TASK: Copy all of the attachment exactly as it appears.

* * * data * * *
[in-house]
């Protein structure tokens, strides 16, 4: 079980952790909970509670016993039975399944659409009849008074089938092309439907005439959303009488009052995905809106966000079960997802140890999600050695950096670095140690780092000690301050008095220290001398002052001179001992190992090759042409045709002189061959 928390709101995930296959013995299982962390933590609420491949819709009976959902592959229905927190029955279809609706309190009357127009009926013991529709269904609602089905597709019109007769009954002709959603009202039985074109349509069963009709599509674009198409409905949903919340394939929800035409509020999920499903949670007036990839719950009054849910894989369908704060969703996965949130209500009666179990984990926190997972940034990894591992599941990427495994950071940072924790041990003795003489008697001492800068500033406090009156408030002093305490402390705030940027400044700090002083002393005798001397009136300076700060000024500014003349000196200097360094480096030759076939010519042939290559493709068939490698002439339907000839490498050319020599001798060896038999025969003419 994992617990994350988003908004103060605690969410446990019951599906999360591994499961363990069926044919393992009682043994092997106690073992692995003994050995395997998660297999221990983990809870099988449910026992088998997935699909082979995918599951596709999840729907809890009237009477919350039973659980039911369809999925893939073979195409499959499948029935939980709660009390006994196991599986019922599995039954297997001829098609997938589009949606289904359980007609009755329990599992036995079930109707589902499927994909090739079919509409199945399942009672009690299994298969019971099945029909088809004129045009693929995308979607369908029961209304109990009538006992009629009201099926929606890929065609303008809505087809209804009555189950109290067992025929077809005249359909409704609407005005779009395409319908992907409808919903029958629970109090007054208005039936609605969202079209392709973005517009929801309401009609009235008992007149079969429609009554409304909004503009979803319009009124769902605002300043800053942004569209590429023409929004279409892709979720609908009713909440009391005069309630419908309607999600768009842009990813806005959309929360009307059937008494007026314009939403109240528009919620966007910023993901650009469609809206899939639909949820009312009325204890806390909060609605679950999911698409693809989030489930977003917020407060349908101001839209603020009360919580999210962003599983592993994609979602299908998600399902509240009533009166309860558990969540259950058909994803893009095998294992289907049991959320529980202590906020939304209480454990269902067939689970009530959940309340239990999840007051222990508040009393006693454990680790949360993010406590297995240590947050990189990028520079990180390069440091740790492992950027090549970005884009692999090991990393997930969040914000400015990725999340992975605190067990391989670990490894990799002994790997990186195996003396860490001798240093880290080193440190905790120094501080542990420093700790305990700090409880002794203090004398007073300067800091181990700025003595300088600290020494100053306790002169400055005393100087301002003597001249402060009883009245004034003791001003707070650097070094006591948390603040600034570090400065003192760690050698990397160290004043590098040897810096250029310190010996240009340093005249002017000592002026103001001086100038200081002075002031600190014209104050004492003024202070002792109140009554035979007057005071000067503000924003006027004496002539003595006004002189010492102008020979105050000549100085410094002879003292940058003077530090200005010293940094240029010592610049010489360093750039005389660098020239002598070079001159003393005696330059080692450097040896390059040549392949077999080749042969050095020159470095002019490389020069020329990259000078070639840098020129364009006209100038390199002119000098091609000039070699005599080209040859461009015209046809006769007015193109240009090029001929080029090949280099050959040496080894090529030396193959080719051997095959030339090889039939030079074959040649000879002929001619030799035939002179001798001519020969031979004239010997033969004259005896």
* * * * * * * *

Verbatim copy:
[in-house]
């Protein structure tokens, strides 16, 4: 079980952790909970509670016993039975399944659409009849008074089938092309439907005439959303009488009052995905809106966000079960997802140890999600050695950096670095140690780092000690301050008095220290001398002052001179001992190992090759042409045709002189061959 928390709101995930296959013995299982962390933590609420491949819709009976959902592959229905927190029955279809609706309190009357127009009926013991529709269904609602089905597709019109007769009954002709959603009202039985074109349509069963009709599509674009198409409905949903919340394939929800035409509020999920499903949670007036990839719950009054849910894989369908704060969703996965949130209500009666179990984990926190997972940034990894591992599941990427495994950071940072924790041990003795003489008697001492800068500033406090009156408030002093305490402390705030940027400044700090002083002393005798001397009136300076700060000024500014003349000196200097360094480096030759076939010519042939290559493709068939490698002439339907000839490498050319020599001798060896038999025969003419 994992617990994350988003908004103060605690969410446990019951599906999360591994499961363990069926044919393992009682043994092997106690073992692995003994050995395997998660297999221990983990809870099988449910026992088998997935699909082979995918599951596709999840729907809890009237009477919350039973659980039911369809999925893939073979195409499959499948029935939980709660009390006994196991599986019922599995039954297997001829098609997938589009949606289904359980007609009755329990599992036995079930109707589902499927994909090739079919509409199945399942009672009690299994298969019971099945029909088809004129045009693929995308979607369908029961209304109990009538006992009629009201099926929606890929065609303008809505087809209804009555189950109290067992025929077809005249359909409704609407005005779009395409319908992907409808919903029958629970109090007054208005039936609605969202079209392709973005517009929801309401009609009235008992007149079969429609009554409304909004503009979803319009009124769902605002300043800053942004569209590429023409929004279409892709979720609908009713909440009391005069309630419908309607999600768009842009990813806005959309929360009307059937008494007026314009939403109240528009919620966007910023993901650009469609809206899939639909949820009312009325204890806390909060609605679950999911698409693809989030489930977003917020407060349908101001839209603020009360919580999210962003599983592993994609979602299908998600399902509240009533009166309860558990969540259950058909994803893009095998294992289907049991959320529980202590906020939304209480454990269902067939689970009530959940309340239990999840007051222990508040009393006693454990680790949360993010406590297995240590947050990189990028520079990180390069440091740790492992950027090549970005884009692999090991990393997930969040914000400015990725999340992975605190067990391989670990490894990799002994790997990186195996003396860490001798240093880290080193440190905790120094501080542990420093700790305990700090409880002794203090004398007073300067800091181990700025003595300088600290020494100053306790002169400055005393100087301002003597001249402060009883009245004034003791001003707070650097070094006591948390603040600034570090400065003192760690050698990397160290004043590098040897810096250029310190010996240009340093005249002017000592002026103001001086100038200081002075002031600190014209104050004492003024202070002792109140009554035979007057005071000067503000924003006027004496002539003595006004002189010492102008020979105050000549100085410094002879003292940058003077530090200005010293940094240029010592610049010489360093750039005389660098020239002598070079001159003393005696330059080692450097040896390059040549392949077999080749042969050095020159470095002019490389020069020329990259000078070639840098020129364009006209100038390199002119000098091609000039070699005599080209040859461009015209046809006769007015193109240009090029001929080029090949280099050959040496080894090529030396193959080719051997095959030339090889039939030079074959040649000879002929001619030799035939002179001798001519020969031979004239010997033969004259005896």